Single line diagram (SLD)
We usually depict the electrical distribution system by a graphic representation called a single line diagram (SLD). A single line can show all or part of a system. It is very versatile and comprehensive because it can depict very simple DC circuits, or a very complicated three-phase system.
We use universally accepted electrical symbols to represent the different electrical components and their relationship within a circuit or system. To interpret SLDs you first need to be familiar with the electrical symbols. This chart shows the most frequently used symbols.
|Individual electrical symbols|
|Transformer||Represents a variety of transformers from liquid filled to dry types. Additional information is normally printed next to symbol indicating winding connections, primary /secondary voltages and KVA or MVA ratings.|
|Removable or drawout circuit breaker||Normally represents a MV drawout circuit breaker 5kV and above.|
|Future removable or drawout circuit breaker position||Represents a structure equipped to accept circuit breaker in the future, commonly known as provisions.|
|Non-drawout circuit breaker||Represents a fixed mounted low voltage circuit breaker.|
|Removable or drawout circuit breaker||Represents a drawout low voltage circuit breaker.|
|Disconnect switch||Represents a switch in low or medium/high voltage applications (open position shown)|
|Fuse||Represents low voltage and power fuses.|
|Bus duct||Represents low and medium/high voltage bus duct.|
|Current transformer||Represents current transformers mounted in assembled equipment. A ratio of 4000A to 5A shown.|
|Potential or voltage transformer||Represents potential transformers usually mounted in assembled equipment. A ratio of 480V to 120V shown.|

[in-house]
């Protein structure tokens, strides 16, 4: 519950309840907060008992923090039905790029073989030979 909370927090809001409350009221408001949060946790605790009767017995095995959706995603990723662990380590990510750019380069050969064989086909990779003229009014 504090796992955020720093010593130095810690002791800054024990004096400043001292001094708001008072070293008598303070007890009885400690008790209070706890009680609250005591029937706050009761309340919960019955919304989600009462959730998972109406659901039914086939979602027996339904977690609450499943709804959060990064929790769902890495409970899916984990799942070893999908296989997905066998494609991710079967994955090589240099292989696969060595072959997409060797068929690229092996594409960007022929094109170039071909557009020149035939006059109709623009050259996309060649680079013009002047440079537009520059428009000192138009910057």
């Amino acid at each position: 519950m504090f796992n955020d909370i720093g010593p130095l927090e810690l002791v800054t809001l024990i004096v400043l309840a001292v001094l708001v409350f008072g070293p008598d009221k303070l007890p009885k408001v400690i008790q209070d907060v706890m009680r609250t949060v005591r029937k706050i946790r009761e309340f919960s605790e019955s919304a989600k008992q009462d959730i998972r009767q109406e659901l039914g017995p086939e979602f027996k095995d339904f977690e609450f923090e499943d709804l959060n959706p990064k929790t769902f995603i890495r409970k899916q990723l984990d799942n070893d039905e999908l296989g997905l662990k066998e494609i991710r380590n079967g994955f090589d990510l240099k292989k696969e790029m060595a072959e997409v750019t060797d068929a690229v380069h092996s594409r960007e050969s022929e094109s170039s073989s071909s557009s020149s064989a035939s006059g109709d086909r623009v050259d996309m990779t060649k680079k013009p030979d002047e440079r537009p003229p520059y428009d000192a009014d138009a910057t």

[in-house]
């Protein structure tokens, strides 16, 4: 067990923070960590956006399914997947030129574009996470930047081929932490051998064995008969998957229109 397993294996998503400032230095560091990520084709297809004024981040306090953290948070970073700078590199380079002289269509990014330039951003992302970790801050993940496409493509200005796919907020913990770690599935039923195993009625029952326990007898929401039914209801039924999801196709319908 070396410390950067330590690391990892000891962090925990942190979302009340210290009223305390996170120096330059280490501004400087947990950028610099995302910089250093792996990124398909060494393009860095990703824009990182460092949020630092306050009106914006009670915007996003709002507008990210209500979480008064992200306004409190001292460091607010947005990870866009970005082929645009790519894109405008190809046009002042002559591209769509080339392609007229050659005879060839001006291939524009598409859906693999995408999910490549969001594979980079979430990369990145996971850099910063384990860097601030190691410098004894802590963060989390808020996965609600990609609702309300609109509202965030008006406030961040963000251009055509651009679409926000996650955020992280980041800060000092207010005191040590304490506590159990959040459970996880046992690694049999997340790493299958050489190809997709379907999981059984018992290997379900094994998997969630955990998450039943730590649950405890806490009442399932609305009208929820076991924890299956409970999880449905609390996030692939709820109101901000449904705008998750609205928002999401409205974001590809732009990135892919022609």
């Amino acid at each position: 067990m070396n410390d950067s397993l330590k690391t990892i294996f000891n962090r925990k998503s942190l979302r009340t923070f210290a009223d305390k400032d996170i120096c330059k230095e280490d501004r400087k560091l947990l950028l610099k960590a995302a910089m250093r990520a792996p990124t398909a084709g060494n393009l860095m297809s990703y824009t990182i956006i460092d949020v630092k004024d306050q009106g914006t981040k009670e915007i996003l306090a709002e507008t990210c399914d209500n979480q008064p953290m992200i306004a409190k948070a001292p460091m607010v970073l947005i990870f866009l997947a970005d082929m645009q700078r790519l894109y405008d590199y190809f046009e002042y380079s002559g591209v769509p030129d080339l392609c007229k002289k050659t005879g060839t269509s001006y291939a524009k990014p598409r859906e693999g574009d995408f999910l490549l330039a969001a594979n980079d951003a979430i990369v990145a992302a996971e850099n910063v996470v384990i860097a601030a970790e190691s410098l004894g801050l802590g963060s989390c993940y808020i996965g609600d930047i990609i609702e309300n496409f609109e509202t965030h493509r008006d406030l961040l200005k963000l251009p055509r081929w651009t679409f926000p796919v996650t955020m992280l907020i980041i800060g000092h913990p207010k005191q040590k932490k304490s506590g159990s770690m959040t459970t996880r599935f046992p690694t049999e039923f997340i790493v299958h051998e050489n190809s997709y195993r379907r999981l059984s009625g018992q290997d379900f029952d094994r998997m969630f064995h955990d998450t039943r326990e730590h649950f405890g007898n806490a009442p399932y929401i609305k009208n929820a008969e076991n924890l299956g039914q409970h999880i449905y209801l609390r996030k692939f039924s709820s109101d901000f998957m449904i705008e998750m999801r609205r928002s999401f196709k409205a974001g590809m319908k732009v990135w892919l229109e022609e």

|Ground (earth)||Represents a grounding (earthing) point|
|Battery||Represents a battery in an equipment package|
|Motor||Represents a motor and is also shown with an “M” inside the circle. Additional motor information is commonly printed next to symbol, such as horsepower, RPM and voltage.|
|Normally open (NO) contact||Can represent a single contact or single pole switch in the open position for motor control|
|Normally closed (NC) contact||Can represent a single contact or single pole switch in the closed position for motor control|
|Indicating light||The letter inside circle indicates the color. The color red is indicated.|
|Overload relay||Protects a motor should an overload condition develop.|
|Capacitor||Represents a variety of capacitors.|
|Ammeter||A letter is usually shown to designate the meter type (A = ammeter, V = voltmeter, etc.)|
|Instantaneous overcurrent protective relay||The device number designates the relay type (50 = instantaneous overcurrent, 59 = overvoltage, 86 = lockout, etc.)|
|Emergency generator||The symbol is frequently shown in conjuction with a transfer switch.|